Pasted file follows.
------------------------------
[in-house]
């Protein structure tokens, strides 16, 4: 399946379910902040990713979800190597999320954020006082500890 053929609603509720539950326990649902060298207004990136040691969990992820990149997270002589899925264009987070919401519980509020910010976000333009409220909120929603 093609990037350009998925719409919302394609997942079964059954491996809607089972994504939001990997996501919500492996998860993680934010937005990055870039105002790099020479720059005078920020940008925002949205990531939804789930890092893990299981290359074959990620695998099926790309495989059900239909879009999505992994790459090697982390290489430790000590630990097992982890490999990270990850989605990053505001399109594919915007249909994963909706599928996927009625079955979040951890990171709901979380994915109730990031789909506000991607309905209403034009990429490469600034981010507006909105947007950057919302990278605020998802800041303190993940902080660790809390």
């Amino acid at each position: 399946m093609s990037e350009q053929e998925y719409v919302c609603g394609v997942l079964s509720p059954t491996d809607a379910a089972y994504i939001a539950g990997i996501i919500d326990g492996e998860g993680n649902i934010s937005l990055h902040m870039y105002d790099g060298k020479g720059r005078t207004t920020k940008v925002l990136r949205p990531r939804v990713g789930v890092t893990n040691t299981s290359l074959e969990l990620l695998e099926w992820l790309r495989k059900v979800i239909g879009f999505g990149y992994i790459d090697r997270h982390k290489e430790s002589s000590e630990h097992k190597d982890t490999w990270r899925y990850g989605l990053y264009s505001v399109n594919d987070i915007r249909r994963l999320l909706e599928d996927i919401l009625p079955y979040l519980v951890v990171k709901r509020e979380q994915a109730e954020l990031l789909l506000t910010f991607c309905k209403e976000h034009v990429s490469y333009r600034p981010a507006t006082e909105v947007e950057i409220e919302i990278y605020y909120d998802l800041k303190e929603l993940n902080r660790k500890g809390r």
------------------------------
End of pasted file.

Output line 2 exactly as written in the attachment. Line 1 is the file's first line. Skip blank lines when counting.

């Protein structure tokens, strides 16, 4: 399946379910902040990713979800190597999320954020006082500890 053929609603509720539950326990649902060298207004990136040691969990992820990149997270002589899925264009987070919401519980509020910010976000333009409220909120929603 093609990037350009998925719409919302394609997942079964059954491996809607089972994504939001990997996501919500492996998860993680934010937005990055870039105002790099020479720059005078920020940008925002949205990531939804789930890092893990299981290359074959990620695998099926790309495989059900239909879009999505992994790459090697982390290489430790000590630990097992982890490999990270990850989605990053505001399109594919915007249909994963909706599928996927009625079955979040951890990171709901979380994915109730990031789909506000991607309905209403034009990429490469600034981010507006909105947007950057919302990278605020998802800041303190993940902080660790809390």